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This isn't as rare as you might think. My mother inherited a very small amount of money from a deceased relative in England. I still don't really know how that person was related to us or why she didn't leave a will, but I do know that an awful lot of time, effort, and money was spent tracking down relatives in other countries.
Perhaps a person with no living relatives isn't really sure what to do about his or her estate, and can't really think of why they'd want to make a will. Some may even be under the impression that the government will automatically claim the estate, though this won't happen unless extensive searching reveals that absolutely no relatives at all can be found.
An excellent idea for those who don't have to worry about looking after a spouse or children is to think of a charity, university, or non-profit group that would be thrilled to receive a financial boost. A teacher might want to set up a scholarship for deserving students. An animal-lover might want to donate to shelters. Someone who lost a loved one to a particular disease might want to contribute to research to help combat that disease. On a local level, there are women's shelters, libraries, museums, food banks, children's hospitals, addictions centres, and many other worthy places. In addition, there are numerous groups who help across the globe to relieve poverty and suffering.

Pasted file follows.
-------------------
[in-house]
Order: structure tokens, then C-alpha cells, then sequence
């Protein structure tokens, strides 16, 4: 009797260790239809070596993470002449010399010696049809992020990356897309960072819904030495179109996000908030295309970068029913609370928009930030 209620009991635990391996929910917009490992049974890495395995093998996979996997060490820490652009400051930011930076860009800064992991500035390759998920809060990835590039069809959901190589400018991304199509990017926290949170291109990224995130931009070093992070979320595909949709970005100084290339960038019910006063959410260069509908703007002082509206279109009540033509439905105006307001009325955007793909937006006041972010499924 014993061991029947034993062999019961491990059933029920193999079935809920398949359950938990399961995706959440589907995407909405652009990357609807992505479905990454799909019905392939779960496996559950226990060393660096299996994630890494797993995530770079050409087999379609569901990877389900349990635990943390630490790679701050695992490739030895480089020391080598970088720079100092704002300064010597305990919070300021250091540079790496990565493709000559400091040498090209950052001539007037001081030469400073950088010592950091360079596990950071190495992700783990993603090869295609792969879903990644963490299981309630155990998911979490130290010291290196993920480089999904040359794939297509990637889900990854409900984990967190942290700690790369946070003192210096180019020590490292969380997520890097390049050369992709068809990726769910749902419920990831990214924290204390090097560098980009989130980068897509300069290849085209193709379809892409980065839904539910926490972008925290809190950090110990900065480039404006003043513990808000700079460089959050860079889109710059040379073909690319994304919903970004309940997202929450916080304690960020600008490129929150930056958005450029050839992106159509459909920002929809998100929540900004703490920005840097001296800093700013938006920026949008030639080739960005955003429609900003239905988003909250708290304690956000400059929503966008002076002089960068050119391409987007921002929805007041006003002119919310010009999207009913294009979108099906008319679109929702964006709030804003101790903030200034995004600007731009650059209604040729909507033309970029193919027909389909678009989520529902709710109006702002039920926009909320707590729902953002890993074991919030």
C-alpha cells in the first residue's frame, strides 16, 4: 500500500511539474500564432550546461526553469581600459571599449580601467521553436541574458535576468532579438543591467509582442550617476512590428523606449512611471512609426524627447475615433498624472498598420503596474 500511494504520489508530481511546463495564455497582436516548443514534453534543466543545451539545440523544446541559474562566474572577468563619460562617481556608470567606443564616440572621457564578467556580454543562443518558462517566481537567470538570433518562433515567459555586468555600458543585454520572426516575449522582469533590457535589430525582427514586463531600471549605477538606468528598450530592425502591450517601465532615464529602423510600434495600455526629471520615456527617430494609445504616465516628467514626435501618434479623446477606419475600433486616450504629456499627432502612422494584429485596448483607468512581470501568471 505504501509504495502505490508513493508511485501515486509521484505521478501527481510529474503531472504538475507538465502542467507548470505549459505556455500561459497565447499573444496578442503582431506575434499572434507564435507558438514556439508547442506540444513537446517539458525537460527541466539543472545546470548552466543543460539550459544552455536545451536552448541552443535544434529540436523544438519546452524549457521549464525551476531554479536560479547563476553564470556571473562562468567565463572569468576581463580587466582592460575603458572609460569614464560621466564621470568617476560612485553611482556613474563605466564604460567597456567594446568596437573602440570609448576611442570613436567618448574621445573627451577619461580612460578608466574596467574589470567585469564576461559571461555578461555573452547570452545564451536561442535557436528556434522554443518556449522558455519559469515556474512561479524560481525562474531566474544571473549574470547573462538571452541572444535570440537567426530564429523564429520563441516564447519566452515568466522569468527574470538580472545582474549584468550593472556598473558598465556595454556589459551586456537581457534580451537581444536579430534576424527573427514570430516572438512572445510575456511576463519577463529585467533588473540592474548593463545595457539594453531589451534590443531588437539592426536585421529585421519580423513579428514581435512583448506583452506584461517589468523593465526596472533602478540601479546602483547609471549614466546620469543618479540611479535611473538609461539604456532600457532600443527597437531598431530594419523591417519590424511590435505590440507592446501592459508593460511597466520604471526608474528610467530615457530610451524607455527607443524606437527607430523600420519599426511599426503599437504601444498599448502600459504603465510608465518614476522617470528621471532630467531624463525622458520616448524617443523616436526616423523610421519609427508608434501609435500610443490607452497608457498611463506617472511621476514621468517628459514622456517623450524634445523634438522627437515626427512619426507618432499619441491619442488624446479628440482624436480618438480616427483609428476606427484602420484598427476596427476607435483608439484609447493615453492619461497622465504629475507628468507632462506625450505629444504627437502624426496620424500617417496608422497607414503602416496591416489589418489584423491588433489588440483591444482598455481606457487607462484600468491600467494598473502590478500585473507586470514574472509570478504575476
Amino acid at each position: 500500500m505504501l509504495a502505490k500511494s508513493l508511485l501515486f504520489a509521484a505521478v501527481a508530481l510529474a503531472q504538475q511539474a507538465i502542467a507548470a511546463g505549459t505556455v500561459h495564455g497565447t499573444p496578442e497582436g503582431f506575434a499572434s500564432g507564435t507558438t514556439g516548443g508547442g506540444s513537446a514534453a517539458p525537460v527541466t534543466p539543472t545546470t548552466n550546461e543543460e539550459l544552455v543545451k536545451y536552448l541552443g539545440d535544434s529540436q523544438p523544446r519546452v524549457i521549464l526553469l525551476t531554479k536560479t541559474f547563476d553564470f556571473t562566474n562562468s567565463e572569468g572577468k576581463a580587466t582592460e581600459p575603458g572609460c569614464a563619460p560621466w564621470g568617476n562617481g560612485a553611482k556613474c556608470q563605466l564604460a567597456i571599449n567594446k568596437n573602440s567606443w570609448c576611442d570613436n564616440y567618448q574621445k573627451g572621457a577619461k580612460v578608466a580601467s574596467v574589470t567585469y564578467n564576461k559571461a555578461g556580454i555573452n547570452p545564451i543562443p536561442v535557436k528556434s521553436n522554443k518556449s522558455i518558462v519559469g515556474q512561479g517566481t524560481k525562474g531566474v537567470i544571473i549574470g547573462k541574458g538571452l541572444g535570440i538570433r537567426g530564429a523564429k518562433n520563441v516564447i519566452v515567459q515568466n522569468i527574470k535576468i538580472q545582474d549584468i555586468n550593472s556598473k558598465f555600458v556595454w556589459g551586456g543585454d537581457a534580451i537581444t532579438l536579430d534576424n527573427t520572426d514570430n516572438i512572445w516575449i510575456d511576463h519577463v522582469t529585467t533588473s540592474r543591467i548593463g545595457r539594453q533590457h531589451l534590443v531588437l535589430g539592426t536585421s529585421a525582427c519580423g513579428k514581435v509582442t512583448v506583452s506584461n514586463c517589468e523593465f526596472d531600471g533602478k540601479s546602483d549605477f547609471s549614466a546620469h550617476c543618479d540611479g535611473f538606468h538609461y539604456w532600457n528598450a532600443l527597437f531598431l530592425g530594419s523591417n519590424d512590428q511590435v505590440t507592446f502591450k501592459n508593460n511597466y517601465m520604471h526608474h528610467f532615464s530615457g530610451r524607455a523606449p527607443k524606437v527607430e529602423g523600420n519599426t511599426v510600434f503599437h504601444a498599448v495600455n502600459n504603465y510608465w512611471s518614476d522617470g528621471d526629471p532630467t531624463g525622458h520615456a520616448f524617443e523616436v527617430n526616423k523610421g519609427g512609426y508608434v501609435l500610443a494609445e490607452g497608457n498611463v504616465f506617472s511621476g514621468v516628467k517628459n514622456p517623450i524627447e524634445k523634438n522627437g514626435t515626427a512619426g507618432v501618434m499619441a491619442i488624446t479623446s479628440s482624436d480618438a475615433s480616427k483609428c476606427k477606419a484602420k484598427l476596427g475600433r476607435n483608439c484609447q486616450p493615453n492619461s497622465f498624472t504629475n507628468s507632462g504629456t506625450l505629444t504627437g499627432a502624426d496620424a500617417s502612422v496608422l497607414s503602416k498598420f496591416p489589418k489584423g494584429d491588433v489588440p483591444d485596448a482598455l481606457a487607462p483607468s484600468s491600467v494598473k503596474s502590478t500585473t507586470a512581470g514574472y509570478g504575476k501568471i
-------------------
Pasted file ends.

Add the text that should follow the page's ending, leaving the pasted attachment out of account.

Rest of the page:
A client of mine whose estate is in the multi-millions of dollars decided to leave a huge amount of money to public libraries and children's literacy programs. He based his decision on the fact that he hadn't learned to read properly when he was young, and felt that had been a severe disadvantage during his lifetime. Charitable gifts such as this one can be very personal thank-yous.
For ideas about groups or causes, check out the Canadian Donor's Guide.
Alternatively, a person with no relatives may wish to leave some of all of his or her estate to a close friend whose own later years could be made more comfortable by some additional cash.
If you want a charity or friend to receive a gift, it's essential to make a will. No money will go where you want it to go if there isn't a will. It's definitely worth a conversation with an estate-planning lawyer to decide what to do with your estate when there is no obvious beneficiary. You could end up doing something that makes you feel wonderful about your contribution to others, and you could avoid a search like the one going on for Lizzie Ryan's family.